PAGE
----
It's not a pretty picture
Picture this: the Tampa Bay Bucs striking a pose of futility in their final home game of the season while posing no threat to the Atlanta Falcons. There was quarterback Wade Wilson throwing for 324 yards and five touchdowns. There was linebacker Jesse Solomon running the football. There was cornerback Deion Sanders making his first pro touchdown reception. It all resulted in a humbling, bumbling 35-7 loss to the Falcons, giving the Bucs at least 10 losses for the 10th consecutive season.

Afterward, the Bucs said they were embarrassed. They said they were humiliated. They said they had been shown up. They said cheese. Despite having had their noses rubbed in it by Solomon, a former Tampa Bay linebacker who taunted coach Sam Wyche after a fourth-quarter sack Sunday, three Bucs players - Darrell Fullington, Broderick Thomas and Keith McCants - mugged for the cameras with their former teammate at midfield after the game.

But Wyche did not consider it a Kodak moment. "Yeah, that bothers me," Wyche said of the incident. "I didn't see it. If that happened, that would bother me. It's something I couldn't do. I find it hard to believe that anybody could muster it up, but I guess they did."

It was a bizarre ending to a game that might have rekindled the dying embers of the Wyche-Jerry Glanville feud. Solomon, released by the Bucs late in preseason after refusing a contract offer, had seven tackles and a 10-yard sack of Vinny Testaverde. Then Solomon convinced Glanville to let him play running back in the game's waning minutes and responded with a 12-yard jaunt that ended in front of the Bucs' bench.

"I feel like that was a slap in our face," said Bucs cornerback Milton Mack, who was in on the tackle. "That's something he wanted to do and Glanville let him do it. I guess he felt (with) all the off-season hassles he had with us, he just wanted to throw something in our face. As soon as the ref said No. 54 is eligible, I knew Jesse would get the ball. I'll never forget that as long as I play."

Chances are, neither will Wyche, who renewed the coaching rivalry with Glanville that dates to their days in the AFC Central with Cincinnati and Houston, respectively. "I think they thought it was pretty cute, so I guess they did a cute thing and it probably made them feel pretty good," Wyche said. "It made him feel pretty cute."

Not feeling cute was Thomas, who is close friends with Sanders and Solomon. Thomas was the picture of dejection in the locker room after the game and sat motionless with a towel covering his head for several minutes. "We do what we have to do in the 60 minutes," Thomas said. "The game was over and we're friends. I didn't do anything wrong. I mean, you can't have friends? I played my a-- off. I hated it more than anything because he used to play alongside of me and now he's out here laughing like it's funny. Him and `Prime Time,' they enjoyed themselves. But the game is over."

Actually, the game may have been over shortly after halftime. Before that, Testaverde brought the Bucs back to tie it at 7 early in the second quarter by engineering an 80-yard drive capped by Reggie Cobb's 1-yard plunge. But Wilson brought the Falcons right back, throwing a 20-yard touchdown pass to Andre Rison, who appeared to bump cornerback Ricky Reynolds to give himself room near the goal line.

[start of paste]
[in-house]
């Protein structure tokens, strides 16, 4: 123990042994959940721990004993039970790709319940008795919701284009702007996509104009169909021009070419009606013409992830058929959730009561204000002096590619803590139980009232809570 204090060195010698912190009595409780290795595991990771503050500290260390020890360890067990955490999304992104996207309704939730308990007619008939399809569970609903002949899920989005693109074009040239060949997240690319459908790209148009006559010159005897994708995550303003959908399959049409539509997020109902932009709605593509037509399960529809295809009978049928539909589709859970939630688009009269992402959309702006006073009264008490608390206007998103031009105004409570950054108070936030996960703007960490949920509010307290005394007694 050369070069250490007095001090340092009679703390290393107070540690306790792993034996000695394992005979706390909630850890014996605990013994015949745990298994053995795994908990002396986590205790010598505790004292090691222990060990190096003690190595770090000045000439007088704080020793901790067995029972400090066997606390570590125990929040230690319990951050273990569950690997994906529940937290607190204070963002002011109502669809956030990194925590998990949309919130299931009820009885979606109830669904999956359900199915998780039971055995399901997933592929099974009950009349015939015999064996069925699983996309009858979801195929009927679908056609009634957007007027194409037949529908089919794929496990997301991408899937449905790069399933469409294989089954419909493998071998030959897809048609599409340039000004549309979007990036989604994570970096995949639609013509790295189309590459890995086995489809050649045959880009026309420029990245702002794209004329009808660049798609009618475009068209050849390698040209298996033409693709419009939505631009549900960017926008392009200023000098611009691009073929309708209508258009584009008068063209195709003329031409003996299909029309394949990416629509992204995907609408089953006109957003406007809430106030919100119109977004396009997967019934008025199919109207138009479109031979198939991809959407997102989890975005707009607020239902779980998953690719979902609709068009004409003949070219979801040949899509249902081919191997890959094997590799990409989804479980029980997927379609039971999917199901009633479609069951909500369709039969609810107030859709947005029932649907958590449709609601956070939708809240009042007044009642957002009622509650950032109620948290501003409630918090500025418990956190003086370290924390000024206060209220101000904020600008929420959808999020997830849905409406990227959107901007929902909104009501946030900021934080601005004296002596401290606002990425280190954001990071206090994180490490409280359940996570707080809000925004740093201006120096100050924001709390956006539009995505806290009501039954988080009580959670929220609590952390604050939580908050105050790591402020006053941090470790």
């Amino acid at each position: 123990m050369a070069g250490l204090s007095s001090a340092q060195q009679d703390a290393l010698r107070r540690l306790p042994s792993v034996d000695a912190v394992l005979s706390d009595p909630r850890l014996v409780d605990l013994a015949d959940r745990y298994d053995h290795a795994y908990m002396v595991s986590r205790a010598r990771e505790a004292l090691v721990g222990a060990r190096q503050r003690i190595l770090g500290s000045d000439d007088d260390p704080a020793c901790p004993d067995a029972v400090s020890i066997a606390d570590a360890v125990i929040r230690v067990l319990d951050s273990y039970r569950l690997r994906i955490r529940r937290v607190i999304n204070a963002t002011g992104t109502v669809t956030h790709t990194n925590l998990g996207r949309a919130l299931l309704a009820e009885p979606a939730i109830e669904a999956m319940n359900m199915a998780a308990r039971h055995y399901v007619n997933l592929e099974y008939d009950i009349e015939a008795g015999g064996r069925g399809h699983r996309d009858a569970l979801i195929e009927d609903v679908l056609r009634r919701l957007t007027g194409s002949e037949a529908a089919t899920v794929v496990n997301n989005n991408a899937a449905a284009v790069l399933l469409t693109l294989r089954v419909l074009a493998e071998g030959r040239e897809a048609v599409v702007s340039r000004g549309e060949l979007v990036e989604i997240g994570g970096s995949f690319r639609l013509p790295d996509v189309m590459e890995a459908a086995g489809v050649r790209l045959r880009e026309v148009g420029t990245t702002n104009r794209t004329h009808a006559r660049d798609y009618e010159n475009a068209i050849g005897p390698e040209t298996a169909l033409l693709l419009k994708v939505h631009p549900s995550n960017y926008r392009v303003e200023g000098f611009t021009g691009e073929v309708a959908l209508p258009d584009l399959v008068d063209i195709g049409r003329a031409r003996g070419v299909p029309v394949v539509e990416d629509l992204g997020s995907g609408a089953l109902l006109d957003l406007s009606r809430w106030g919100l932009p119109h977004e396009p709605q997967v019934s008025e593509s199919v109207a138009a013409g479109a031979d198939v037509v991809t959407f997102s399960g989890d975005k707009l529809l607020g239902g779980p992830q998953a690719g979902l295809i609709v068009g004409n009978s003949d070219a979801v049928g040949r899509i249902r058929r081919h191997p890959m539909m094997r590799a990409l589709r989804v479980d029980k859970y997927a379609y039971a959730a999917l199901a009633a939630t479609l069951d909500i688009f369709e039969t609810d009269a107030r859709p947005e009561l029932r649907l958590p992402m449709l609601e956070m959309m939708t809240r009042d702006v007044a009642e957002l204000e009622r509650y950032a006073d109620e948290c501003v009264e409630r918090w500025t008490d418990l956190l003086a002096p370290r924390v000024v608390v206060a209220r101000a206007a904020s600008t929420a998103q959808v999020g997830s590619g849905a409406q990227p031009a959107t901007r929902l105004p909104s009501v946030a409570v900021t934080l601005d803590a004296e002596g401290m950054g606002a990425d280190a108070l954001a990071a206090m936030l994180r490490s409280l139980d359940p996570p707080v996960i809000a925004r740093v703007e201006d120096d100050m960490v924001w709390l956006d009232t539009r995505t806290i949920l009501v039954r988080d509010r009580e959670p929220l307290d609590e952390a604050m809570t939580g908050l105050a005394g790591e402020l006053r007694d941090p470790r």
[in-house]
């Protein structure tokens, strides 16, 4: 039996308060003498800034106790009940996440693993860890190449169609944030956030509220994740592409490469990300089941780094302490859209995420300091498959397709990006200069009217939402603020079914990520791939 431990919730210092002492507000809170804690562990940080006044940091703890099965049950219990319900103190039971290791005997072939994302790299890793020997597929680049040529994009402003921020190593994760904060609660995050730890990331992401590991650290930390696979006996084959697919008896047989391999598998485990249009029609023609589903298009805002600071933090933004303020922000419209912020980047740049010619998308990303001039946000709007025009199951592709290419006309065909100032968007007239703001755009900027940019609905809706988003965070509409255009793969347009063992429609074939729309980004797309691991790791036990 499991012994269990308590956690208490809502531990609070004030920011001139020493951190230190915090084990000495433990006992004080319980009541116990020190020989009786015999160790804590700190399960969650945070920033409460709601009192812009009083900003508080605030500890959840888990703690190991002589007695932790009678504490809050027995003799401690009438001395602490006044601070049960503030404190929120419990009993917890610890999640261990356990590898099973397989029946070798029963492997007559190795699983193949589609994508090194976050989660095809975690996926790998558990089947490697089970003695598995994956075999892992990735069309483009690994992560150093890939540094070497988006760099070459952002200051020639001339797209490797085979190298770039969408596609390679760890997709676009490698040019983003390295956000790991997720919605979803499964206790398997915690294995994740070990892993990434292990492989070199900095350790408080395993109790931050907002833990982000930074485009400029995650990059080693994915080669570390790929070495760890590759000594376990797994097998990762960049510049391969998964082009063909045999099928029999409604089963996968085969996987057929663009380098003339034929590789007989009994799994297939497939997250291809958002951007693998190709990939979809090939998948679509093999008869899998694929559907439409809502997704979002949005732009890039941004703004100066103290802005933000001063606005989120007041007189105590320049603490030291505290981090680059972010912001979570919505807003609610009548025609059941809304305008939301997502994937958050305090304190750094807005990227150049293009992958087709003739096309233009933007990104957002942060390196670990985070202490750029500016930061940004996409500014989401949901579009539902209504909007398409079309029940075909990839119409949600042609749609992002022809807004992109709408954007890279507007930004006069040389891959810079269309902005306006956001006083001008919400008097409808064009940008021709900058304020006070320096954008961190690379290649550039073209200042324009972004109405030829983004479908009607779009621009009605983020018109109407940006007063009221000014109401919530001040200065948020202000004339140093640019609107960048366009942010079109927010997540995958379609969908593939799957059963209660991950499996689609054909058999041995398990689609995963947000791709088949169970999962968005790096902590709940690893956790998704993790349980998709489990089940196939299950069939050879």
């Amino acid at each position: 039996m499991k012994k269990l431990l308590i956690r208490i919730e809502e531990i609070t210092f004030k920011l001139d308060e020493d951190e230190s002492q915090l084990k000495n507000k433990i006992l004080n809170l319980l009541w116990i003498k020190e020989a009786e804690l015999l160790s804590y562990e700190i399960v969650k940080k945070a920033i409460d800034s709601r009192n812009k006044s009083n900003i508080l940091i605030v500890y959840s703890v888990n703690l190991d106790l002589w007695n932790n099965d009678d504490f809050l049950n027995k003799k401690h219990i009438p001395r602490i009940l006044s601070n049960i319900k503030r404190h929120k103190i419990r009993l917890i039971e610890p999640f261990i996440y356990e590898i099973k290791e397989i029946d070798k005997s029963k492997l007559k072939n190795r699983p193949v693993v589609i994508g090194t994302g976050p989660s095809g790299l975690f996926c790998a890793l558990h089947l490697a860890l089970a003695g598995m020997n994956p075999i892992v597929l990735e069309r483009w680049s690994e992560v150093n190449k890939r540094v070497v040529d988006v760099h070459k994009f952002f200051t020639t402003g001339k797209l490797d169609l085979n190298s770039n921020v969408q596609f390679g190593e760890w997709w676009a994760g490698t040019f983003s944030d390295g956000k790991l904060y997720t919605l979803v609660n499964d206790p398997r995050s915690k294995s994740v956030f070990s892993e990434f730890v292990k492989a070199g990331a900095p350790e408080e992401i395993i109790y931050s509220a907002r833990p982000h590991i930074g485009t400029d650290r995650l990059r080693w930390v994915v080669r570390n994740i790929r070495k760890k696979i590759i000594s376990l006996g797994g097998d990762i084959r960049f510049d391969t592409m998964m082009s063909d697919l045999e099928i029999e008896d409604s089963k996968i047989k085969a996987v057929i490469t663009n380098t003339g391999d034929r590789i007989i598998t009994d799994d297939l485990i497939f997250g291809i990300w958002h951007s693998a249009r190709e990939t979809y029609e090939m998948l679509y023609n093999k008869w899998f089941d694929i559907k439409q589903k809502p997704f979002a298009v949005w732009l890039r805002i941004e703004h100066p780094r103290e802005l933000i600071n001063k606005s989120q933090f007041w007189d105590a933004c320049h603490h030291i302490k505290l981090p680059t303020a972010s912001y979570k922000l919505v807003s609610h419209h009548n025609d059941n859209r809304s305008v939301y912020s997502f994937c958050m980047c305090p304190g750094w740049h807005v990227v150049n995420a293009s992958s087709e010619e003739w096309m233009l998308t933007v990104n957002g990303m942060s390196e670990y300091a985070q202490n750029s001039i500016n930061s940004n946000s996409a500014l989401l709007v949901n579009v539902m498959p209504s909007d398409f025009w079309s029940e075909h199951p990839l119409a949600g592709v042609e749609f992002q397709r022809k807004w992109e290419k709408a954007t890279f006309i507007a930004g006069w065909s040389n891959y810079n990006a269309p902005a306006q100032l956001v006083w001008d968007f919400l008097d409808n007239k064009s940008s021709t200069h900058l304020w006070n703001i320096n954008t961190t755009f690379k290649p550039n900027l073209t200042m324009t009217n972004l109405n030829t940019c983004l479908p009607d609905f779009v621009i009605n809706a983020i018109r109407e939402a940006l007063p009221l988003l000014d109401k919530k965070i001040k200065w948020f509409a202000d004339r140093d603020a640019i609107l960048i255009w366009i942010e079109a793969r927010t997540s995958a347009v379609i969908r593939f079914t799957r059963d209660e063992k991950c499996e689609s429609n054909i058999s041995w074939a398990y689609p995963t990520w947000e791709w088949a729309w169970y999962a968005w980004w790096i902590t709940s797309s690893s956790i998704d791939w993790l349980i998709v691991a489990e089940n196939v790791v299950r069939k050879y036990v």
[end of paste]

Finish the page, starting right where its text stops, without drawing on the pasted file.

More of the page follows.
That's when Wyche decided to play quarterback roulette - as he had planned - sitting Testaverde for a chance to play rookie Craig Erickson. Erickson played the rest of the first half and was 4-of-8 for 27 yards, but his second series was a disaster. After huddling on the sideline during the two-minute warning, the Bucs were called for a false start while trying to beat a delay-of-game penalty. Then Erickson threw long to receiver Lawrence Dawsey, who was clotheslined. On the next snap, Erickson was hit from behind and his pass drilled linebacker Darion Conner in the ribs. On third down, Erickson handed off to Gary Anderson, who nearly lost a fumble.

"It looked like a good decision at the time because the team had momentum," Testaverde said of the decision to play Erickson. "We had good field position. If you're going to put a young quarterback in, it should be a good situation. I know everybody's going to look at it after the fact and say, `Why did you pull Vinny out? He was moving the ball.' I guess it's natural to look at it that way when you lose."

Or one could look at Wilson, who had his fourth career 300-yard game against the Bucs and threw a career-high and team-record five touchdown passes. He ended the Falcons' first two series of the second half with long scoring passes - 38 yards to Mike Pritchard and 60 yards to Michael Haynes. Neon Deion completed the rout. Sanders, who ran about 15 plays as a receiver as well as defending on the Bucs' 55 plays from scrimmage, caught a 37-yard touchdown pass to account for the final score as the Falcons won on the road for the first time this season (1-6).

Testaverde played well before being replaced by Steve DeBerg in the fourth quarter after aggravating a shoulder bruise. He finished 11-of-14 for 121 yards but was sacked three times and threw an interception in what may have been his last game in Tampa Stadium. "I'm disappointed we played our last home game the way we did and I think the fans deserve more than what we showed them," said Testaverde, a free agent after this season. "Blowing a 24-point lead. Coming out and getting beat by 28 points today. It's disappointing."

Only Solomon had the last laugh, at the Bucs' expense. "Those are my boys," Solomon said. "I miss their friendship and camaraderie. But they're still my friends and I'm still with them. This is a game. Once the game is over, it's friendship. That's why we took the picture, because it's going to be a memory."

Rick Stroud, The St.Petersburg Times 1992